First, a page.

Minimizing Drift

This tutorial is intended to serve as a checklist for building patch clamp workstations to achieve maximum stability and also as a list of possible remedies for an existing station with drift problems.

Drift is unwanted relative motion occurring between two points in the apparatus. For example, drift can arise between preparation and electrode, between electrode and amplifier headstage, or between electrode and microscope.

Motion appears in two ways: 1) as slow changes in position over a long period of time (the life of the experiment), and 2) short term changes, usually observed as oscillatory motion occurring at frequencies of 1 to 100 per second.

Causes and Sources of Drift

Temperature changes, either external or internal to the apparatus, can cause drift due to expansion and contraction of the materials used in construction. Sources are: changes in room temperature, the location of the researcher (warm breath, touch, radiated body heat), light sources such as microscope illuminator lamps and spot illuminators, nearby heat sources such as ovens, refrigeration units, power supplies, or electronic instrumentation which may cause localized temperature gradients.

Materials that creep or flow under stress, especially polymers such as nylon, polyurethane, and Teflon. Changes in local stress within many thermoplastic components will gradually be relieved by strain (movement) within the material. This type of material is often used in amplifier headstages for holding recording electrodes and is a common cause of drift observed in patch clamp setups.

Use of high viscosity lubricants in bearings and leadscrews of positioning systems is a common method used by manufacturers to "tighten" low precision components. However, after adjustments are made during operation, the relatively thick film of lubricant in gaps will slowly flow under pressure causing the component to drift.

Vibrations can be induced in the apparatus by a number of sources both internal and external.

Floor motion is probably the most significant contributor. Sources of building vibration can come from elevators, ventilation machinery, air conditioners, foot traffic and closing doors. Placing the apparatus on isolated platforms rather than rigid tables or benches can reduce motion by up to 100 times depending on the vibration frequency. There are several suppliers of vibration isolation tables especially designed for this purpose.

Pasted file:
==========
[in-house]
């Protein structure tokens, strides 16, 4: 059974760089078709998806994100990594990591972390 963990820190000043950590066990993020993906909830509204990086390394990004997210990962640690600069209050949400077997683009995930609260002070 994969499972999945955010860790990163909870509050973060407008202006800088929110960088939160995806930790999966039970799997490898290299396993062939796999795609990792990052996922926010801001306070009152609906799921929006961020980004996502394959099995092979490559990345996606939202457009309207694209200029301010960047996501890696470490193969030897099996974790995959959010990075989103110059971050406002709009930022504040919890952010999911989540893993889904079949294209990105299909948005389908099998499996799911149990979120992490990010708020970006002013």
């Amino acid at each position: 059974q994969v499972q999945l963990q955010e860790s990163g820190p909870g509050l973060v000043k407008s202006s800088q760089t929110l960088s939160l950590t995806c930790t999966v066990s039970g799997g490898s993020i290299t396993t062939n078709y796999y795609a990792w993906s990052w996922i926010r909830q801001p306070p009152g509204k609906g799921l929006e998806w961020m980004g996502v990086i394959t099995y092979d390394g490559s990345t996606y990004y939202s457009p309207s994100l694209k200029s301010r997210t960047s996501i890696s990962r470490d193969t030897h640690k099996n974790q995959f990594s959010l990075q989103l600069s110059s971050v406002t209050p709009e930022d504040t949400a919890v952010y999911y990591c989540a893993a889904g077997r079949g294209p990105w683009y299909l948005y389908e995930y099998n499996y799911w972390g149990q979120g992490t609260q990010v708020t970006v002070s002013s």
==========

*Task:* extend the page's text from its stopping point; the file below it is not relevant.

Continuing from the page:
Often airborne pressure disturbances can induce vibration. Acoustic noise produced by pumps and other motorized equipment can induce motion in sensitive equipment. Low frequency (10 Hz and lower) room pressure variations can be transmitted from air conditioning equipment via the ventilation ducting entering the room.

Electrical wiring, cabling, tubing, and ducting leading to and from the apparatus can induce motion.

Fans, blowers, pumps, actuator motors and other components that are integral parts of the workstation may produce vibrations during operation.

For more information, please also see our tutorial on Controlling Laboratory Vibrations.

Hints For Improving Stability And Component Selection Considerations

When laying out the design of the station keep the center of gravity low and close to the table surface. Make the base dimensions large compared to the height of the center of gravity.

Patch clamp workstations usually consists of a number of components: microscope, micromanipulators, amplifier, and specimen chambers together with accessory components for thermal control, imaging, and drug perfusion. All of these components must be physically integrated and anchored on a stable and rigid supporting surface. A structural "loop" is formed consisting of all the components connecting the electrode to the specimen. A typical loop may consist of microscope stage, focusing mechanism, microscope body and base, micromanipulator, amplifier headstage and electrode holder. In order to remain stable relative to the microscope, each component in the mechanical structure connecting the electrode to the specimen must be stable as well as the interconnections between the components.

When designing structural support members:

1. Keep the structural loop short and with as few connections as possible.

2. Use materials with a high stiffness to weight ratio. Design components with high stiffness and low mass. Use lightening holes to remove material from structural parts that are not under stress. A common erroneous assumption made in designing structures that support lightweight components is that heavy, massive structural components are better than lighter components. This is not true if a structure is to be resistant to vibration. To be resistant to vibration a structure must have a high natural frequency and possess internal damping (energy loss mechanism). The natural frequency of a mass supported by a spring is determined by the following relationship: